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Let's dispel the myth of the 'benefits scrounger'

Posted by David Eyre UK Poverty Press Officer

27th Mar 2013

After George Osborne's budget announcement last week, now seems like a good time to dispel the myth of the 'benefits scrounger'. Here are David Eyre's thoughts on why it's about time we dismiss the idea that hordes of people in the UK are taking advantage of the system.

Find out more about Oxfam's UK Poverty Programme.

Social security in the UK is founded on a simple human value - we care for each other.

Together, we made a conscious decision as a society that the days of the Poor Laws and the workhouses should be abolished. We no longer wanted the well-being of our neighbour to depend on the uncertain charity of others.

And so, we created a national system that provides a minimum level of income to help us when we need it.  In times of crisis when a lost job, an illness or a death in the family threatens us with financial hardship - we know we have this social safety net to depend on. But for how much longer?

Social security in the UK is currently under fire and facing the worst cuts in its history.  In order for this to happen the basic empathy we have for each other has been undermined. Efforts have been made to stop us caring for one another, to divide us. Firstly, the myth has been peddled that social security is now unaffordable. It's not. The truth is that spending on welfare as a proportion of our national wealth has fallen massively.

So having failed on the first line of attack, another tactic is tried; to persuade us that hordes of people are taking advantage of the system. But research now available from the Department of Work & Pensions shows that is simply not true. As this piece in the New Statesmen highlights, the vast majority of claimants of Job Seeker's Allowance have spent at least three quarters of the past four years off the dole, in work.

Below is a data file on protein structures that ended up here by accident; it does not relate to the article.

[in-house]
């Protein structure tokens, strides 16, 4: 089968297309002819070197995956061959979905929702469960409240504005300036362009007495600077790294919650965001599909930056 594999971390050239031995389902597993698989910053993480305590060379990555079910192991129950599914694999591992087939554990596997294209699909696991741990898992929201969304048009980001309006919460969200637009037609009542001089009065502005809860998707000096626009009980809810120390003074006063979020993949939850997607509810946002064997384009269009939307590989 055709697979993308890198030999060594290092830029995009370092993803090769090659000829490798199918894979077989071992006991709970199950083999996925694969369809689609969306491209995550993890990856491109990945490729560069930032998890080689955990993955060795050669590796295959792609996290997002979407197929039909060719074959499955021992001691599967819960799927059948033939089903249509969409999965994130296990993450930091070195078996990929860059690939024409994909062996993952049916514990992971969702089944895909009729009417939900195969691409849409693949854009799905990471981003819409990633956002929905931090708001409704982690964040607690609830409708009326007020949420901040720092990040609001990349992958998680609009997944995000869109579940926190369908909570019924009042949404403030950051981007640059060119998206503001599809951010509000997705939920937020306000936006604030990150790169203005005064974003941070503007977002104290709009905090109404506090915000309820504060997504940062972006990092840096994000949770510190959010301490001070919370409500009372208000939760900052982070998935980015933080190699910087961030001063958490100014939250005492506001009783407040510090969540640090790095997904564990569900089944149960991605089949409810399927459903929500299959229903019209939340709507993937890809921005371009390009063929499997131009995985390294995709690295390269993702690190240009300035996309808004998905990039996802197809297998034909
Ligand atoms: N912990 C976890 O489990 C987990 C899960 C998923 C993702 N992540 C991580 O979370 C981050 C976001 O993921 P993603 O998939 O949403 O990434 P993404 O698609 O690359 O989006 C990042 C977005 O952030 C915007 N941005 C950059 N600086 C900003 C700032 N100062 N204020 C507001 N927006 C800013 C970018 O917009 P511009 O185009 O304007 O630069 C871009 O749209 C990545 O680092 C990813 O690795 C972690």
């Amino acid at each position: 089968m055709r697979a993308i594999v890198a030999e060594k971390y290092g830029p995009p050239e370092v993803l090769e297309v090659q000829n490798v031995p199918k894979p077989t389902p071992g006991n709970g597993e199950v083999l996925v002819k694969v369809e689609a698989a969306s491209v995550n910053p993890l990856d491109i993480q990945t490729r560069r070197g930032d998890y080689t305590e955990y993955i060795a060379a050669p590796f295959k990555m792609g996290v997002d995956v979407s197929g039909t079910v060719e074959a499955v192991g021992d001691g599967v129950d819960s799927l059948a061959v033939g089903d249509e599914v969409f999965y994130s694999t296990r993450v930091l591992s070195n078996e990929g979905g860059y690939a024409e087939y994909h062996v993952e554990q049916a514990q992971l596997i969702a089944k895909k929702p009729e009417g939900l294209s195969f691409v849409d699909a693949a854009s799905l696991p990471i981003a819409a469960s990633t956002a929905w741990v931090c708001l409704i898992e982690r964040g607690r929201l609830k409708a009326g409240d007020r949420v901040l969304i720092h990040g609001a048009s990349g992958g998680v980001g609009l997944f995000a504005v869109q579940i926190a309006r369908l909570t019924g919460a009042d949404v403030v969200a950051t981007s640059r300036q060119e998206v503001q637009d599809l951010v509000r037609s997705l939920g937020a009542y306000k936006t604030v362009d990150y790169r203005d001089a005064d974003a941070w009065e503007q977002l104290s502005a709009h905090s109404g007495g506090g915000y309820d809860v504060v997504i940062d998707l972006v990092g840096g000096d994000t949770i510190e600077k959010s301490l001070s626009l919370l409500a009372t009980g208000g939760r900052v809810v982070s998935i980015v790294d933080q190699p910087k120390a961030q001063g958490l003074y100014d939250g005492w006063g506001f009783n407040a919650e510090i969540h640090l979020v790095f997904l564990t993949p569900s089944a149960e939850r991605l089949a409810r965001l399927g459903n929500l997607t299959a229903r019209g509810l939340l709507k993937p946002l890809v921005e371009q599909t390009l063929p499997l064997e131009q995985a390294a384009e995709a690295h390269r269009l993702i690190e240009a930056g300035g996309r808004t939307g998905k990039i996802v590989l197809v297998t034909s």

This research also supports work by the Joseph Rowntree Foundation which found that there is no culture of worklessness in the UK. Despite strenuous efforts, researchers were unable to find one example of a family where no-one had worked for three generations.

Perhaps now, we can now put to rest these damaging, divisive myths. People work when they can. And when the economy can't provide them with work, they rely on social security to provide for themselves and their families.

It's not a perfect system. For example, benefit levels are far lower than people believe is needed to live a decent life.

But all the evidence shows that our social security system is not only easily affordable, but largely does what it set out to do when we created it together.

So it's ok. We can carry on caring for each other.

Blog post written by David Eyre

UK Poverty Press Officer

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